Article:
Staying home vs. working or going to school


#1

I was just wondering if I could get some feed back from some moms out there who have made these types of decisions…

Well My husband and I got married about six months ago and right now he’s finishing up school and I’m working fulltime to support us pay bills etc… He has about a year and 1/2 left and then he’ll be working fulltime, at that point i feel like we have three options to chose from

  1. I can go back to school and finish up my degree then start a family when i’m done with school

  2. start a family right away and put off going to school until after kids are in school fulltime

  3. work fulltime for a few years along with husband and save save save so we’ll be in an awesome financial situation…then have kids and go to school later

My struggle here is I’m craving a family sooooooo badly. I really feel like my vocation is to be a mother.( So much so that my job right now is working in a maternity store, I just love being around children and mothers.) Both my husband and I come from large familys 6 kids in mine and 8 kids in his so were on the same page there. We both desire a large family. Its just that when ever I talk to coworkers, extended family, friends etc… they ALL seem to tell me to get my degree ASAP like I will never go back “there’s always time for babies” actually came out of one lady’s mouth.

I understand that they are worried I will not go back after starting my family but the way i view it right now is that my degree is not financially necessary for us. He’s a computer science major working on his masters (at one of the big ten schools). He will make decent money. I’m majoring in social work. I make more in my retail postion then I would in most postions in social work.

Besides all of that if i did go back and get my degree and then have kids I wouldn’t want to work while my children are youngand I want a large family like i said so i really wouldn’t use my degree for another 10 years waiting for them to all be in school fulltime. then how marketable would I be with a ten yr old degree and no work experience???

This is a struggle for me! any thoughts??


#2

My advice to you is that no matter whether you go back and get your degree, work for a while and save, or start a family, it is essential that you are financially stable. There is NOTHING that will inject more stress into an otherwise happy marriage/family than worry and stress over finacial strain. You need to honestly assess your assets, liabilities, spending habits and lifestyle expectations nd make sure your income matches/meets your needs. If your husband is able to support you and children adequately now, great! If you need a few years to pay off debt or create a nest-egg–take that time before the kiddos arrive. Your education is something you can pursue anytime, both before or after kids, but I would suggest that it will be easier to complete now rather than 10, 15 or 20 years from now.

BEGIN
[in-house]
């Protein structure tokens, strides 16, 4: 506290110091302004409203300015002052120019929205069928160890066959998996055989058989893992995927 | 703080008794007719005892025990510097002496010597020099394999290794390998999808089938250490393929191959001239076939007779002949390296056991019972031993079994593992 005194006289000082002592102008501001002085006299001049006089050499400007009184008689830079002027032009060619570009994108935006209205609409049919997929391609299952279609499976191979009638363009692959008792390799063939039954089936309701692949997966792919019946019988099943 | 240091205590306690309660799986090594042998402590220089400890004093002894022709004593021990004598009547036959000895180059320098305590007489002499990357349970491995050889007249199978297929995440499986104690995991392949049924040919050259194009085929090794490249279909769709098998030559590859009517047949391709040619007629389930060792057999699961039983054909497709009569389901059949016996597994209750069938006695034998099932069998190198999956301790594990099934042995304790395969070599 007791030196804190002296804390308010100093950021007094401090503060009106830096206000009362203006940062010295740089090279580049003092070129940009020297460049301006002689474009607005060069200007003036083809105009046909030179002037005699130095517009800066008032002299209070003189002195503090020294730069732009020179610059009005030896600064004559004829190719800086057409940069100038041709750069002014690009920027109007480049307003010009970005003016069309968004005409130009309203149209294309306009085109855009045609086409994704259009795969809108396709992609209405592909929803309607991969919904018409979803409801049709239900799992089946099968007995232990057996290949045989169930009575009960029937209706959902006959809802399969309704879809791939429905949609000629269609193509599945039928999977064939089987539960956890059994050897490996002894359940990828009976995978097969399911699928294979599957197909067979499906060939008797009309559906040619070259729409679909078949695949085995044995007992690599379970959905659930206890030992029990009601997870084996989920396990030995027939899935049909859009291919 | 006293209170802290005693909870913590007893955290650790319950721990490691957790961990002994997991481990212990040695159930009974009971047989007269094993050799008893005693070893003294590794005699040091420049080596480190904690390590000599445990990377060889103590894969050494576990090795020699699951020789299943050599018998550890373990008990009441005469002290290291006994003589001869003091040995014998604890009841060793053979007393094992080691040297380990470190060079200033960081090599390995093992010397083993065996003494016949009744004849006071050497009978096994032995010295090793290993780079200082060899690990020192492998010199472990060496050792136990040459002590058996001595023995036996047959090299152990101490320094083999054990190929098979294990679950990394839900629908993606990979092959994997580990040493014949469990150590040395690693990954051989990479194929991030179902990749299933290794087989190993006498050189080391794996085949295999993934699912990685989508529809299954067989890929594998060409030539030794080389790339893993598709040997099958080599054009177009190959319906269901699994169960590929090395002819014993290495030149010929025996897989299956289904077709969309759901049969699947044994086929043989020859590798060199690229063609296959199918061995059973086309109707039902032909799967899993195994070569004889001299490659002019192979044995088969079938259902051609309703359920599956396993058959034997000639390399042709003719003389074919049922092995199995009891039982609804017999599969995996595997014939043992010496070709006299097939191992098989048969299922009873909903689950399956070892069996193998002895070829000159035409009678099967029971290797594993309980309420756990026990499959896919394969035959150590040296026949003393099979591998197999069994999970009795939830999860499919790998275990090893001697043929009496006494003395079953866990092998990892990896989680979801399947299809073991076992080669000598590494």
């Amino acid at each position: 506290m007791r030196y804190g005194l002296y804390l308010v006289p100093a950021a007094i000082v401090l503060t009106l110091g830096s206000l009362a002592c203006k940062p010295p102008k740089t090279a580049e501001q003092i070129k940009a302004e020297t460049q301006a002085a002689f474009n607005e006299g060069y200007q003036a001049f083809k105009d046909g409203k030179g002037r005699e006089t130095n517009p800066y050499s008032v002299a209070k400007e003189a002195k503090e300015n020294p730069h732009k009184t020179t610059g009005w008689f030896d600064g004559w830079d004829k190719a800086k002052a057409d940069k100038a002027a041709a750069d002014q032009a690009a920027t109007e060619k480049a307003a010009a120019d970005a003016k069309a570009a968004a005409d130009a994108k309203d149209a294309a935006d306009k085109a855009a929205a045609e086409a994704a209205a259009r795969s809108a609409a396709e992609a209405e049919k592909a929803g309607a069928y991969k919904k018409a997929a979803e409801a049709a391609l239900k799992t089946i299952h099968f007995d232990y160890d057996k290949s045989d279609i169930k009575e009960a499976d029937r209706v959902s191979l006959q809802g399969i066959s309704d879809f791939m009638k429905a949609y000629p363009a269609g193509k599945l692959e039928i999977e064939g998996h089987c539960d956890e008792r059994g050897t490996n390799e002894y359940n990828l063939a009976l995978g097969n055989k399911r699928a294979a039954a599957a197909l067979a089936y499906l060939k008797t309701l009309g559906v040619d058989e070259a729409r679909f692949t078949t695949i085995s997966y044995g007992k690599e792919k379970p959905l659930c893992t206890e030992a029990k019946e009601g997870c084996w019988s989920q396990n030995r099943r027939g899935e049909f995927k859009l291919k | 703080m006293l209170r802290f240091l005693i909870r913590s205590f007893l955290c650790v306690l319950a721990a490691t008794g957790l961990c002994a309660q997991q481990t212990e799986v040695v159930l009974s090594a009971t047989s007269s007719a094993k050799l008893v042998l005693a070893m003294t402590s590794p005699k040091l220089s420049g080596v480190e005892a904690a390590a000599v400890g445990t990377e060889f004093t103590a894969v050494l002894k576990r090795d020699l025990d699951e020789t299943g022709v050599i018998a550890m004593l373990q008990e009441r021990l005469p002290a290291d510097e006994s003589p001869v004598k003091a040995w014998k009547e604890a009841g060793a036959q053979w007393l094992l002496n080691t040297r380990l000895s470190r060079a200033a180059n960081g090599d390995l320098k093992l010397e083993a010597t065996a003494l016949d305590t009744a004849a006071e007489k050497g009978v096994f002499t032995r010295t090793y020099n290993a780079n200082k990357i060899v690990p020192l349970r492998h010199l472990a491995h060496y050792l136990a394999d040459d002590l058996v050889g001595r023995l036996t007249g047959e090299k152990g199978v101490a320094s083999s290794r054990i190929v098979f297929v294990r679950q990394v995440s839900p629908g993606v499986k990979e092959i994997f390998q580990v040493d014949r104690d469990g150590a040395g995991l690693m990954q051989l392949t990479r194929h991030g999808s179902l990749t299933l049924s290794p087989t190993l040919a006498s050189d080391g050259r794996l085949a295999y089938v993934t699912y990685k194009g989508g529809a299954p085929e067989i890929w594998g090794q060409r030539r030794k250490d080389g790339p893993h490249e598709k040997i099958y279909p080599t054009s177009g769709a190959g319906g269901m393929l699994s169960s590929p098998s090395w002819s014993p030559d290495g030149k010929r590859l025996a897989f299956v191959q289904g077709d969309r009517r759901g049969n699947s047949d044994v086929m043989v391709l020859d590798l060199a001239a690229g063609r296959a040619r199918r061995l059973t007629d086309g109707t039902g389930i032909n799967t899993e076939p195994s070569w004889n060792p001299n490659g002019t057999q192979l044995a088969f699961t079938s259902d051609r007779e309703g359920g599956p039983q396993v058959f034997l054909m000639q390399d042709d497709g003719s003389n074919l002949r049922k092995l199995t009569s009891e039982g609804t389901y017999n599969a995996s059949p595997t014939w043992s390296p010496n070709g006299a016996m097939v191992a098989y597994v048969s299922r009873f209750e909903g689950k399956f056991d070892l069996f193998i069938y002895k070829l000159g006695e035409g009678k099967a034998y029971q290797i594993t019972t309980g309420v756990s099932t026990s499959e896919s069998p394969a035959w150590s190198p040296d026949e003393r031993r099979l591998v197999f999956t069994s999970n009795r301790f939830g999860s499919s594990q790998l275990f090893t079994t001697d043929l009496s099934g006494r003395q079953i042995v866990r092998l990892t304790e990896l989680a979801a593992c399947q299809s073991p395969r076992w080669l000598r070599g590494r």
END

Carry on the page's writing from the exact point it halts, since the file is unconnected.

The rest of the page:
#3

I would do what YOU and your husband want to do, rather than listen to everyone around you. I voted start a family right away, but really it doesn’t matter. You can always go back and finish your degree and working is blah, but if it’s necessary, than I would work.

My husband and I got married right outside of college, so we both have our degrees and I work full-time (he does as well), and we got pregnant right away. I’m going to be SOOO thankful once I leave my job and become a full-time mommy :). I plan to work from home, because we weren’t terribly wise in our financial decisions (ie. we originally were planning on waiting to have children b/c we couldn’t really afford for me to stay at home), but I know God will provide :).


#4

You’d be surprised how marketable you will be by then grace, by that time your life will be filled with so many new things. You mentioned when all the kids are in school? By this time you will have no doubt logged in so many volunteer hours that you will have created a career. You might also find you don’t want to go back to work by that time. But I would try and finish the degree first. I went to school while I had little ones, I took night classes while dh stayed home with them. :slight_smile: It’s not real easy but it works.


#5

I did all 3 at once, babies, work and school. I am not saying it is the best solution, but it can be done. School took a lot longer though with breaks for baby-having. The easy way is the Marion Cunningham solution, go to college, graduate, get married and then have babies. My way was the hard way, but do-able. My caution would be avoid debt.